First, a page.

Feminist Kitchen book club: November meeting and December happy hour!

Another excellent book club this week! Thanks to everyone who came to talk about “Day of Honey” and for helping pick the November book selection: Caitlin Moran’s “How to Be a Woman

A summary from her publisher:

Though they have the vote and the Pill and haven’t been burned as witches since 1727, life isn’t exactly a stroll down the catwalk for modern women. They are beset by uncertainties and questions: Why are they supposed to get Brazilians? Why do bras hurt? Why the incessant talk about babies? And do men secretly hate them?

Caitlin Moran interweaves provocative observations on women’s lives with laugh-out-loud funny scenes from her own, from the riot of adolescence to her development as a writer, wife, and mother. With rapier wit, Moran slices right to the truth—whether it’s about the workplace, strip clubs, love, fat, abortion, popular entertainment, or children—to jump-start a new conversation about feminism. With humor, insight, and verve, How To Be a Woman lays bare the reasons why female rights and empowerment are essential issues not only for women today but also for society itself.

And from Caitlin Moran herself:

Next month, we’re going to try out a new venue, House Wine, 408 Josephine Street, which is right behind the P.Terry’s on the corner of South Lamar and Barton Springs.  We’ll meet there at 7 p.m. on Nov. 13.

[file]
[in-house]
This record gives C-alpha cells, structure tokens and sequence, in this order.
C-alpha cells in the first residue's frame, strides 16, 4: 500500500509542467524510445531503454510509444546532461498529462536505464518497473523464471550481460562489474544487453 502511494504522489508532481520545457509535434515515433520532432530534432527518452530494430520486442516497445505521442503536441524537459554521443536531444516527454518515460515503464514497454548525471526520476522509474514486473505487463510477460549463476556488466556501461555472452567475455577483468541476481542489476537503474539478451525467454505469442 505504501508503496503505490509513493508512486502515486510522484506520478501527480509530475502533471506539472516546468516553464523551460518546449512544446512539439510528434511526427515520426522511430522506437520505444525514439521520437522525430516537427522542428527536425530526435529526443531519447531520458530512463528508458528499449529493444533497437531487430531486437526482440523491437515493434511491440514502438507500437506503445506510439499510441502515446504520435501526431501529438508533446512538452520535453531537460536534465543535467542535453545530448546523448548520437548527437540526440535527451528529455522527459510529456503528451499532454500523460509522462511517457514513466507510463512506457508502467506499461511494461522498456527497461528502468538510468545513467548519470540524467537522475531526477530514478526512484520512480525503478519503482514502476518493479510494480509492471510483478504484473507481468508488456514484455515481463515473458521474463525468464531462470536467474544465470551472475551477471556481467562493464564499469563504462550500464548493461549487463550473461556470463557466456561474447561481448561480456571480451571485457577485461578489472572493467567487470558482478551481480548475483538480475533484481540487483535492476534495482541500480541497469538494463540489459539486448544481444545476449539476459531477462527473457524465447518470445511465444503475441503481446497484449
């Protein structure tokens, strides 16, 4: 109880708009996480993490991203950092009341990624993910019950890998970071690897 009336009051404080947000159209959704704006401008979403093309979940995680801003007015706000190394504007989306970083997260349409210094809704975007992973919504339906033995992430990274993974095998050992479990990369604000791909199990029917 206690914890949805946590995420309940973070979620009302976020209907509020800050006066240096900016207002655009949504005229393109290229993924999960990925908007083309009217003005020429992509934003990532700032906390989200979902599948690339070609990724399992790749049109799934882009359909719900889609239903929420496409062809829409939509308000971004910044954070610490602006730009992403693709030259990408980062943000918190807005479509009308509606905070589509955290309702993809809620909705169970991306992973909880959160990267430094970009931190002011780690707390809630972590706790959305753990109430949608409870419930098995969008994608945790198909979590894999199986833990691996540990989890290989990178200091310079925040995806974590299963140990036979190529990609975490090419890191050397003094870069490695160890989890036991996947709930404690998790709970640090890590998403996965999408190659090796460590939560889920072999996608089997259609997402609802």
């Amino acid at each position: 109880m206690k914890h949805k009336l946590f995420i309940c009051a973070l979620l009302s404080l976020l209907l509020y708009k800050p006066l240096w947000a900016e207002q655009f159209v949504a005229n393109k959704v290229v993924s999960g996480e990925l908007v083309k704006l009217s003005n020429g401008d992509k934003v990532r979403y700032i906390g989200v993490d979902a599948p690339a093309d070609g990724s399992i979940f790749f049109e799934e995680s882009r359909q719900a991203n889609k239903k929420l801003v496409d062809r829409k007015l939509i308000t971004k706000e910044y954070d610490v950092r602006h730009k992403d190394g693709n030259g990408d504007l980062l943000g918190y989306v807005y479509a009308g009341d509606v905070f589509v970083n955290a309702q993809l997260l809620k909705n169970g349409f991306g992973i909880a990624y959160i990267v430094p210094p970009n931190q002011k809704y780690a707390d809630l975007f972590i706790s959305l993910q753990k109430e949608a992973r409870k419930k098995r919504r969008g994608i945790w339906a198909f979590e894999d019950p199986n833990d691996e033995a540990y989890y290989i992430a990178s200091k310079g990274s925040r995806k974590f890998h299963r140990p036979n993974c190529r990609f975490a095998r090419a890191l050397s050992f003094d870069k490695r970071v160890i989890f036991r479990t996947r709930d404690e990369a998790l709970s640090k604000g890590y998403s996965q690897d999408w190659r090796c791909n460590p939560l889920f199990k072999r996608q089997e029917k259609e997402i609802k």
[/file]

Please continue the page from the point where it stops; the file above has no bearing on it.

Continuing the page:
In December, instead of reading a book or watching a movie for the group, let’s just plan on gathering at 7 p.m. on Dec. 11 at Hopfields gastropub, 3110 Guadalupe St., for a happy holiday hour.

And while we’re doing some long term planning, mark your 2013 calendars for a meeting at 7 p.m. on Jan. 8 (location, TBD) to talk about something a little different: TV shows. Last year, we did a magazine-themed book club, and I think it would be fun to tackle women and food on TV. I faithfully watch “Modern Family,” “New Girl” and just about everything except Downton Abbey on PBS. I only made it a few episodes into “Mad Men” and am really sad that “30 Rock” is ending, even though I don’t watch it as much as I once did. Over the next few months, take some mental notes about any connections between gender and food on the television shows that you watch (yes, RHONJ, too) and we’ll talk about them in January.



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